Event Title

The White Feminist Movement, Obstetrical Reform, and the Invisible Narratives of Working-class Women and Women of Color

Presenter Information

Ronni Getz, Oberlin College

Location

Science Center, A142

Start Date

4-24-2015 2:45 PM

End Date

4-24-2015 3:45 PM

Abstract

My research centers on childbirth pain management in early 20th-century America, focusing on the advent of twilight sleep around 1914-15. Situated within first-wave feminism, upper-class white women claimed power and agency through their campaign for “painless birth.” Their arguments, upheld by male obstetricians, hinged on race-and class-based ideas that perpetuated the oppression of “uncivilized” women. Recognizing the limits of the archive, I utilize the dominant voices of wealthy white women and male obstetricians to tease out the silenced narratives of working-class women and women of color within the broader history of obstetric anesthesia and the medicalization of childbirth.

Notes

Session 2, Panel 13 - The Grain of the Voice: Feminist Reconsiderations of Fairy Tales, Birthing Practices, and Semi-popular Music
Moderator: Afia Ofori-Mensa, Director of the Office of Undergraduate Research

Major

Gender, Sexuality, and Feminist Studies

Advisor(s)

Meredith Raimondo, Comparative American Studies

Project Mentor(s)

Pablo Mitchell, History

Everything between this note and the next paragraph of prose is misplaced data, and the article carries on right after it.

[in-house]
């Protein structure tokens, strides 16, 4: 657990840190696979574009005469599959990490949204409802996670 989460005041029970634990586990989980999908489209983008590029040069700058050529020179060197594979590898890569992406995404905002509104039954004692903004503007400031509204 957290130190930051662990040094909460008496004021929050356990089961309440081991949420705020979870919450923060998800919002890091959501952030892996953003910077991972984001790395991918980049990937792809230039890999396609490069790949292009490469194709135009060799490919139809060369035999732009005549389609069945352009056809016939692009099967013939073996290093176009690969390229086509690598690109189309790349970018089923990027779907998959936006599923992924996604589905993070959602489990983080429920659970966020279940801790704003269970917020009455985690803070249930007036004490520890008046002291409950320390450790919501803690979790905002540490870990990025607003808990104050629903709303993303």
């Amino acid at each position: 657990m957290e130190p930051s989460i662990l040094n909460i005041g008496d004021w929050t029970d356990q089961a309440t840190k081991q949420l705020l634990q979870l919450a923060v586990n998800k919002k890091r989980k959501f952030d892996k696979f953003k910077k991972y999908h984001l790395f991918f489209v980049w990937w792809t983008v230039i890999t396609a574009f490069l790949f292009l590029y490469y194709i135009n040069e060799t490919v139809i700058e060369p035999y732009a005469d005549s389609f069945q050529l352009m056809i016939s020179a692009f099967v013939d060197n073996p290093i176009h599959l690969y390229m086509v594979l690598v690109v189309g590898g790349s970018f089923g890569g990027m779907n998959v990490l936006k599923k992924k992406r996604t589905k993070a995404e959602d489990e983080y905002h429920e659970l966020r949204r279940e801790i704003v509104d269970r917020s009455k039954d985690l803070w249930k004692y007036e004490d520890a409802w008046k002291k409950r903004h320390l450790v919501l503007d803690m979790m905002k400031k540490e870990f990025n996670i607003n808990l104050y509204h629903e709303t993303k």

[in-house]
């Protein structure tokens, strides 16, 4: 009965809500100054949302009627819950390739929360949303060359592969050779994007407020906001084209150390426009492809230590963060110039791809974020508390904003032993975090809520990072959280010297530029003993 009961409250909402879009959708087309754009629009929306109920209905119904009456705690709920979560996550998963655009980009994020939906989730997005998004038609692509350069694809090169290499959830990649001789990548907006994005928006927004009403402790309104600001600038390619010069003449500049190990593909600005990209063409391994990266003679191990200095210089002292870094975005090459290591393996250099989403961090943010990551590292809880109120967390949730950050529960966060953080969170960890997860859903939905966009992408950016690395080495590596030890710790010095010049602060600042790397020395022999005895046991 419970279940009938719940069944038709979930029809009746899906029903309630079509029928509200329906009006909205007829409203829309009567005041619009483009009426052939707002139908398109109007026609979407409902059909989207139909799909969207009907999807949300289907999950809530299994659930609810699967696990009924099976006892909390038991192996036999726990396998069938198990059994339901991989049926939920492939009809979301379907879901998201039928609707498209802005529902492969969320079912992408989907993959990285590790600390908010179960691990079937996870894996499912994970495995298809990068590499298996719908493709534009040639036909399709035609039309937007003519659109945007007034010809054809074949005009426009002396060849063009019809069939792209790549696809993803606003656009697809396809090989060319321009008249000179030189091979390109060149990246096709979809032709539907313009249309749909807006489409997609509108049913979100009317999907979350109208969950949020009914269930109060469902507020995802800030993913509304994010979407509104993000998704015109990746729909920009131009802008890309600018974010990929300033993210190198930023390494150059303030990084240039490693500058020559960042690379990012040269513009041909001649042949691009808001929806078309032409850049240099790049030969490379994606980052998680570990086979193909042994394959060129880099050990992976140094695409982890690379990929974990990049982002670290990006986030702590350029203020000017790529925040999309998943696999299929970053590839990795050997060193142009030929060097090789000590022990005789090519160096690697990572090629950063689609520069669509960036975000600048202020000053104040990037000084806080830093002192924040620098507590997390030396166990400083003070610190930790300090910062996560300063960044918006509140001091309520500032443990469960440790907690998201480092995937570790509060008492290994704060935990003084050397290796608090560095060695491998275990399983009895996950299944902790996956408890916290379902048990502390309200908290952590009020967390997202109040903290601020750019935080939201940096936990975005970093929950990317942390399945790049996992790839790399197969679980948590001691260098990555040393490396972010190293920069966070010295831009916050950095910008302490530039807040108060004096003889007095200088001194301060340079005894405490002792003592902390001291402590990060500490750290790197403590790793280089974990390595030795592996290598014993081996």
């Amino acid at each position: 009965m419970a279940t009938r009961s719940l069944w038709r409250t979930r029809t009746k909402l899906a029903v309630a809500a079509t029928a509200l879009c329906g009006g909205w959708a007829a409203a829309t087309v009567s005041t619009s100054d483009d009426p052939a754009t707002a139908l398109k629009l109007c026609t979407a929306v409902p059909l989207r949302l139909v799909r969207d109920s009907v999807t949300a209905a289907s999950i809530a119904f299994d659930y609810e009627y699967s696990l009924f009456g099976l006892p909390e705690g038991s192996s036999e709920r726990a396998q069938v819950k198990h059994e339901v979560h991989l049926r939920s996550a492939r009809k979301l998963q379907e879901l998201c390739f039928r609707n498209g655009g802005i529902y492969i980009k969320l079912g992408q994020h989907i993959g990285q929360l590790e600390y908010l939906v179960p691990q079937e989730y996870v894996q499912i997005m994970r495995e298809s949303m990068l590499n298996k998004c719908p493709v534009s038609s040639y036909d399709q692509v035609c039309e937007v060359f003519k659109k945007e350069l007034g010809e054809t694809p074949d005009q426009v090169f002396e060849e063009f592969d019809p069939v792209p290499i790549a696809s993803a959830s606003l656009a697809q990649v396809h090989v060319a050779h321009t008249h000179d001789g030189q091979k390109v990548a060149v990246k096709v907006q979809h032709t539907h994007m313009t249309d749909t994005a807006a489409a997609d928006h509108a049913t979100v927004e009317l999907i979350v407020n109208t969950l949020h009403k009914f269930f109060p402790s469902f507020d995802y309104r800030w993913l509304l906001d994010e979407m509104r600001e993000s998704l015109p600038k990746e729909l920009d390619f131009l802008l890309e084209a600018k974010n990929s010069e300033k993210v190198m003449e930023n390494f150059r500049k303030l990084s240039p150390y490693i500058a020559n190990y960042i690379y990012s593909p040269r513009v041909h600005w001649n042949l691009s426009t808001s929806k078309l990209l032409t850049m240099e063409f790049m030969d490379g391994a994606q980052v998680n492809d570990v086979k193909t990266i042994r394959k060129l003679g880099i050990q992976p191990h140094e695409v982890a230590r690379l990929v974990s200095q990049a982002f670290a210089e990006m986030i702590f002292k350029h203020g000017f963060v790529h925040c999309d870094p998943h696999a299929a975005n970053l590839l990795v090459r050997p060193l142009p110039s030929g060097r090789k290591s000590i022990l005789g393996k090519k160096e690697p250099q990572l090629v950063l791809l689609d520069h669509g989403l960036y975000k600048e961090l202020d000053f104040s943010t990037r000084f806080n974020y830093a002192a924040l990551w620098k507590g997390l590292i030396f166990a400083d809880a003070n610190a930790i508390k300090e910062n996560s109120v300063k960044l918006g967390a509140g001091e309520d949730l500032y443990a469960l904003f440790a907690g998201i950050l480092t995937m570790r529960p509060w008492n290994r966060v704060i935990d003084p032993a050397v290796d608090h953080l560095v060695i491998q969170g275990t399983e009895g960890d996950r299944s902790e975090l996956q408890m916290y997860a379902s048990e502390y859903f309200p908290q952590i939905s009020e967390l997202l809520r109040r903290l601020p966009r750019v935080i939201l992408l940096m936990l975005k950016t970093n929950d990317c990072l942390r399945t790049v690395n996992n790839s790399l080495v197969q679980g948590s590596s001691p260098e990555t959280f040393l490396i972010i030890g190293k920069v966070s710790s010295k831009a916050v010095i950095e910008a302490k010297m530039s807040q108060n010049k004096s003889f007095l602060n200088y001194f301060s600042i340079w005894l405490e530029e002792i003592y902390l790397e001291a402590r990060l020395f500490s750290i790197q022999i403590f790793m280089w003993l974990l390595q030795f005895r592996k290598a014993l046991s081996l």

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Apr 24th, 2:45 PM Apr 24th, 3:45 PM

The White Feminist Movement, Obstetrical Reform, and the Invisible Narratives of Working-class Women and Women of Color

Science Center, A142

My research centers on childbirth pain management in early 20th-century America, focusing on the advent of twilight sleep around 1914-15. Situated within first-wave feminism, upper-class white women claimed power and agency through their campaign for “painless birth.” Their arguments, upheld by male obstetricians, hinged on race-and class-based ideas that perpetuated the oppression of “uncivilized” women. Recognizing the limits of the archive, I utilize the dominant voices of wealthy white women and male obstetricians to tease out the silenced narratives of working-class women and women of color within the broader history of obstetric anesthesia and the medicalization of childbirth.